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Vegas Cheat Erodes Public Confidence in Slot Machines15 February 2000
In spite of all the security precautions taken by casinos to ensure the integrity of their games, in spite of the video surveillance cameras that monitor every inch of the gaming floors, in spite of the personnel that scrutinize everyone and everything that goes on, somebody found a way to beat the system.
In November 1998, a 57-year-old Las Vegas man and three of his cohorts pled guilty in a $6 million slot machine cheating case. Apparently they had discovered a way to electronically manipulate the computer chips that govern slot machines...the chips that guarantee the random nature of play of the machines and preserve the integrity of the games.
The scheme, it has been discovered, was launched by the group in April of 1995. The group has been linked to 10 fraudulent jackpots, all of which were hit at Las Vegas casinos. They were working on hitting the Nevada Megabucks jackpot last June, which was $17 million at the time, when the ringleader was arrested.
There are several puzzling aspects to this case, not the least of which is how they were able to operate in full view of security cameras and personnel. Apparently the leader of the gang had the capability of opening up machines, then used a computer device to alter the random number generator. He worked while shielded by lookouts and blockers. After he fixed the machine he'd leave. Another member of the gang sat down and hit the jackpot. Did you ever think such flagrant criminal behavior was possible in a casino?
Here's the topper: The mastermind of the operation, a fellow named Dennis Nikrasch, who legally changed his name to Dennis McAndrew, is no newcomer to casino fraud! Back in 1986, McAndrew was convicted for being part of a slot machine cheating ring that illegally won $10 million at Las Vegas casinos. He was sentenced to prison and released on parole in January of 1991.
He was convicted the first time for rigging mechanical reel slots in the late 1970s. The slot machines of the 90s are computer marvels compared to their older cousins, yet McAndrew found a way to beat them, too, then had the intestinal fortitude to put his knowledge to work again and rake in millions.
The F.B.I. is credited for nailing McAndrew and his gang a second time. Now law enforcement and gaming officials are so serious about finding out just how he pulled of the scheme that they're willing to give him a reduced sentence of 7 1/2 years or even less if he'll just tell his secrets. Apparently he's willing to do just that.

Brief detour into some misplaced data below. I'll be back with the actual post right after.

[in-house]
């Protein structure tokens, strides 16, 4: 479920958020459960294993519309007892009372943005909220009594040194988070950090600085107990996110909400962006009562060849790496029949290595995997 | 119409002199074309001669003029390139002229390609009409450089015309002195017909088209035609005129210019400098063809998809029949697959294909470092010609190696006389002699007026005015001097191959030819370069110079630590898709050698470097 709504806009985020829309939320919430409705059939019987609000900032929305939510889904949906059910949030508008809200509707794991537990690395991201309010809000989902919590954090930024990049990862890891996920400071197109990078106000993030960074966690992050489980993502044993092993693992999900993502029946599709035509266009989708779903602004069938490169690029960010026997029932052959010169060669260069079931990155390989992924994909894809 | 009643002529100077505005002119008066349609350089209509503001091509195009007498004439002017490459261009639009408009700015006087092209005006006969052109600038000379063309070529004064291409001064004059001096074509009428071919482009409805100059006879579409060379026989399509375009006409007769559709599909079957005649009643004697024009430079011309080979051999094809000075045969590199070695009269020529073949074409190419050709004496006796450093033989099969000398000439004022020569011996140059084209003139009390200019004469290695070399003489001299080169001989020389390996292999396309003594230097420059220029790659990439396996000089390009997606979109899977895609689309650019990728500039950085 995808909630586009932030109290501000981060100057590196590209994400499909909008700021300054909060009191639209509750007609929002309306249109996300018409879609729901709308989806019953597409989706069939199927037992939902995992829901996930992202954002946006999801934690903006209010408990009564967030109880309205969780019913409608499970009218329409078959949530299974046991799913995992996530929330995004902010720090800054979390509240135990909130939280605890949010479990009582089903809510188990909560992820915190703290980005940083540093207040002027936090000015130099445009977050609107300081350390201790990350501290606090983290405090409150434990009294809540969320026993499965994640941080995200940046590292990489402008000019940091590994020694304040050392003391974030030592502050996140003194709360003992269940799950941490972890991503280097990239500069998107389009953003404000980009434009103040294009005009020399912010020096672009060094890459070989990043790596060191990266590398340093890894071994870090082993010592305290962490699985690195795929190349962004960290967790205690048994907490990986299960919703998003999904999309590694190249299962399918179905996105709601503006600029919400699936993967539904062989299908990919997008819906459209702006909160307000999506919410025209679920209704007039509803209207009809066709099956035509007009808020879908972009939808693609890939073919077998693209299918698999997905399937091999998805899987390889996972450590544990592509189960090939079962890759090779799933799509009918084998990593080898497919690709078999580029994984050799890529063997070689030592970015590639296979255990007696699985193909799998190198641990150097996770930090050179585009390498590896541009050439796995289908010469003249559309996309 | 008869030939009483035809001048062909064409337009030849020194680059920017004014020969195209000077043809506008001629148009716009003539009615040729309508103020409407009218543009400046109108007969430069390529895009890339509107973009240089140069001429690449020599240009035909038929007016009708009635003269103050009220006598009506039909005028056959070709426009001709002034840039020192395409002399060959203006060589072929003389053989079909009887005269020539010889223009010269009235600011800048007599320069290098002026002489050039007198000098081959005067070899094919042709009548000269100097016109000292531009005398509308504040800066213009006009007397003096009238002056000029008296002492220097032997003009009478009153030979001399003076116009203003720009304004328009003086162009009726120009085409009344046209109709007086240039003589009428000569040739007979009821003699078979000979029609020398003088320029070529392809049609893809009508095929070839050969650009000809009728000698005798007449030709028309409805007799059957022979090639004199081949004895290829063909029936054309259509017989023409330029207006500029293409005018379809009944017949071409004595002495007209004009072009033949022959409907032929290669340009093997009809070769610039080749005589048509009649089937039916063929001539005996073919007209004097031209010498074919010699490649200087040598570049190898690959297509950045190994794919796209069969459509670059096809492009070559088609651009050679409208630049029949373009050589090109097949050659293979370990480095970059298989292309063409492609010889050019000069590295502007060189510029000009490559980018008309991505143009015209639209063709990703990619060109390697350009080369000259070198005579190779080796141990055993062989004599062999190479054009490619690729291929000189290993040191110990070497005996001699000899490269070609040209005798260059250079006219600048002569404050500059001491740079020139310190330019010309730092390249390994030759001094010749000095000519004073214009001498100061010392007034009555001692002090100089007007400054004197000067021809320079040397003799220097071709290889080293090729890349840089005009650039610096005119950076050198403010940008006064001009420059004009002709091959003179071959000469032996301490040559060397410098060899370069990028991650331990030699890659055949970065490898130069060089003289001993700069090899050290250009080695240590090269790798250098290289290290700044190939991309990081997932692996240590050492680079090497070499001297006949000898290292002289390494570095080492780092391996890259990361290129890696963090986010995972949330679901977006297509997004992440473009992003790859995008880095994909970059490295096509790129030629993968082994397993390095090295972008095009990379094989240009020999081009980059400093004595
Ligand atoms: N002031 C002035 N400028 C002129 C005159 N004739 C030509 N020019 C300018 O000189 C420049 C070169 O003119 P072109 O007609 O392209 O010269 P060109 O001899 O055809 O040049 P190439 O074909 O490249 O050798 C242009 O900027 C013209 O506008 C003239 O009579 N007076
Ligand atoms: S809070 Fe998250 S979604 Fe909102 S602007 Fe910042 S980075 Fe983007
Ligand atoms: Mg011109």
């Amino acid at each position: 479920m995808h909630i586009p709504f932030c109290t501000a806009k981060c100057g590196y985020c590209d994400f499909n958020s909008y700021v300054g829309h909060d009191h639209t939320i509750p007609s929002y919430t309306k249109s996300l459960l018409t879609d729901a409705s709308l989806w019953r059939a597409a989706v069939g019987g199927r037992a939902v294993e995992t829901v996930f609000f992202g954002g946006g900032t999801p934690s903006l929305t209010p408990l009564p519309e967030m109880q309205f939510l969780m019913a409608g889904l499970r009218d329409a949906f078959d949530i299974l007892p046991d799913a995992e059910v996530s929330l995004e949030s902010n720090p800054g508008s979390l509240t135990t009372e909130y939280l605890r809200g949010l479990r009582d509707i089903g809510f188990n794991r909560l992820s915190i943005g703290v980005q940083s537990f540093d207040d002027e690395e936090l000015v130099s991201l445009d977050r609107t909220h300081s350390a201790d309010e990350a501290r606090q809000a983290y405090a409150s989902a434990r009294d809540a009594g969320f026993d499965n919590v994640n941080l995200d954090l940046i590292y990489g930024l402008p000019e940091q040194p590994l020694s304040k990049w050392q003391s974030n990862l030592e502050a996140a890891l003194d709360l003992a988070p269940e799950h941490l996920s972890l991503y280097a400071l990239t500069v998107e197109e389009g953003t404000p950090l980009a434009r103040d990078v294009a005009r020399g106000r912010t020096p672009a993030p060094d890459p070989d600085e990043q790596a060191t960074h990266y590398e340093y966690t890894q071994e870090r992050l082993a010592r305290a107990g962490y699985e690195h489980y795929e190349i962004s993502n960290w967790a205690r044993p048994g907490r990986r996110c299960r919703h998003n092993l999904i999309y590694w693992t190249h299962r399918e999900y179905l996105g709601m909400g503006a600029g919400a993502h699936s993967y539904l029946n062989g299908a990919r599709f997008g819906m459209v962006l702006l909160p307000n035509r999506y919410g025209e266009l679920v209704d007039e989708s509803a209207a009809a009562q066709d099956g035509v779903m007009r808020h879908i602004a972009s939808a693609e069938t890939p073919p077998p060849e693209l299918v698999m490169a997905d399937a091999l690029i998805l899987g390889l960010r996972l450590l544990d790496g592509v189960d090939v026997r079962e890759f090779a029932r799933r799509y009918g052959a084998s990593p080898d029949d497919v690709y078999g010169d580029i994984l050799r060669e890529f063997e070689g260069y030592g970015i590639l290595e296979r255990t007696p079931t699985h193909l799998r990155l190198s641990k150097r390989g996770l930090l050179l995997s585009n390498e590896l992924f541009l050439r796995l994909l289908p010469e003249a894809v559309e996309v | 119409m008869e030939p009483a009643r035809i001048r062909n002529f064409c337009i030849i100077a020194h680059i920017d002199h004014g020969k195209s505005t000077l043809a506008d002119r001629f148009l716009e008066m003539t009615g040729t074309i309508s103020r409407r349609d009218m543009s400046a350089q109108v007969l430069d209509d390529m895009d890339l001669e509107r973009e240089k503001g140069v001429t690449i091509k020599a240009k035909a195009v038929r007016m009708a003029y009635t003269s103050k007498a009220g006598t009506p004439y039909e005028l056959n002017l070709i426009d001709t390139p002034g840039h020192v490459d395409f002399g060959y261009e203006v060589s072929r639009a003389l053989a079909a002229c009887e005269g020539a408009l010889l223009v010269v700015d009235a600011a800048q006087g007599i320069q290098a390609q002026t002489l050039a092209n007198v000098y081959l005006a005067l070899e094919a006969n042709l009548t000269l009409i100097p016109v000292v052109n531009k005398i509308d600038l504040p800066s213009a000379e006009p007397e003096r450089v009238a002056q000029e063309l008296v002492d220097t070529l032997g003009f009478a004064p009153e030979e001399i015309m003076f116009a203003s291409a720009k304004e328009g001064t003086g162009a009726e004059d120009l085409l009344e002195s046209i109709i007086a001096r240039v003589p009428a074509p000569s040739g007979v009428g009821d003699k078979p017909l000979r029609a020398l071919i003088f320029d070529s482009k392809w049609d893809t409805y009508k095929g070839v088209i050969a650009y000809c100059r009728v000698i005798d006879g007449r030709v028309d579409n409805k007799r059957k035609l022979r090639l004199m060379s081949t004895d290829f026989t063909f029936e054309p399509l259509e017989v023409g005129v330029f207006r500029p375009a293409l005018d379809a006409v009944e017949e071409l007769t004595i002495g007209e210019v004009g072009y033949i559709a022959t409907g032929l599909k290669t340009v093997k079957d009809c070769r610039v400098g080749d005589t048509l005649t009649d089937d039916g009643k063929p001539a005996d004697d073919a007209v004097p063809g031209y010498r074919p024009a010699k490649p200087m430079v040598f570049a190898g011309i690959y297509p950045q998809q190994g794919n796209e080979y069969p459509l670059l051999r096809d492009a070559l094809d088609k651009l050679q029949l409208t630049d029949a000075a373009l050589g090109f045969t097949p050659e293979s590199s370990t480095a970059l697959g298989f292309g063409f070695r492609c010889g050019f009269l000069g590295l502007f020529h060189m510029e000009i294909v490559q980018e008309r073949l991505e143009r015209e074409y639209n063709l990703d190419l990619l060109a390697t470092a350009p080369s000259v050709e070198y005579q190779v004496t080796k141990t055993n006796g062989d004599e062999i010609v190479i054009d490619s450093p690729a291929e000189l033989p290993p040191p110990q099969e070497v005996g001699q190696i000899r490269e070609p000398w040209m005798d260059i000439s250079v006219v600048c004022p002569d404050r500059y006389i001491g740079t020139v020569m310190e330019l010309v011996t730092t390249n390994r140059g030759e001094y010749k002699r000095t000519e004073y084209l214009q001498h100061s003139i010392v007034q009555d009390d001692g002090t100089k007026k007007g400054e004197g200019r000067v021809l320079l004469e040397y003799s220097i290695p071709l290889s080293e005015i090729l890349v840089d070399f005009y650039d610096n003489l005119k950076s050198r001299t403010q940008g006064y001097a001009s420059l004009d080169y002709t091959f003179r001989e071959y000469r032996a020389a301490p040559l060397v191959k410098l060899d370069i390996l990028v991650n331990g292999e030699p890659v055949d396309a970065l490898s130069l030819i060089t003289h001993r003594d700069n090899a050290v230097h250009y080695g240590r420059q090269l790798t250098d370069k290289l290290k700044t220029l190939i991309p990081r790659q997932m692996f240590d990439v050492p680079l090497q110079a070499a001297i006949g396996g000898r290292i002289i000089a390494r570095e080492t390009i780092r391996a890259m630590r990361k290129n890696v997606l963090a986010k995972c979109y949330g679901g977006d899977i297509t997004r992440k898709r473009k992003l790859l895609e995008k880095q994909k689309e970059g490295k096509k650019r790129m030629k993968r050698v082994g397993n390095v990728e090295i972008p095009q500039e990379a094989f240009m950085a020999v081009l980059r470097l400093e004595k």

The very fact he was a convicted felon and already in Las Vegas' infamous "black book" made his second attack on the casinos all the more improbable. Yet he still managed to get on the casino floors, rig machines, and then delight in the fruits of his labors to the tune of untold millions of dollars of illegally gotten gains.
Officials are concerned that he may have given his secrets to others, but you can bet his knowledge was the guarded secret of his very own band of thieves. Why would they want to share the technology with others? How he did it is of vital interest to the gaming industry so that they may take precautions to prevent it from happening again.
McAndrew apparently did tell authorities that there may be others engaging in similar activity, which may account for the fact the gaming industry loses an estimated $40 million a year to slot cheats, a staggering figure.
The news of the discovery of the cheating ring should come as disturbing news to slot players. How could such a serious breach of security have taken place over an extended period of time? The majority of us believed the machines were tamper proof only to discover they're not. What's more, the exact scope of the fraud may be a mystery that only Dennis McAndrew may shed light on.
Rather than look upon McAndrew as a kind of casino "Robin Hood" and regard him as a hero, let's take him for what he really is: A crook. Casinos have zero toleration for cheats at their gaming tables. Now that slot machines have been revealed as vulnerable to unscrupulous people, it is up to the gaming industry to restore that lost credibility.
The fact that McAndrew was apparently able to open up slot machines so easily indicates to me that access methods need to be tightened up. Perhaps once he starts talking to authorities, the slot machine vulnerabilities that McAndrew was able to take advantage of will be eliminated by the manufacturers and casino operators.
This article is provided by the Frank Scoblete Network. Melissa A. Kaplan is the network's managing editor. If you would like to use this article on your website, please contact Casino City Press, the exclusive web syndication outlet for the Frank Scoblete Network. To contact Frank, please e-mail him at email@example.com.
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John G. Brokopp
John G. Brokopp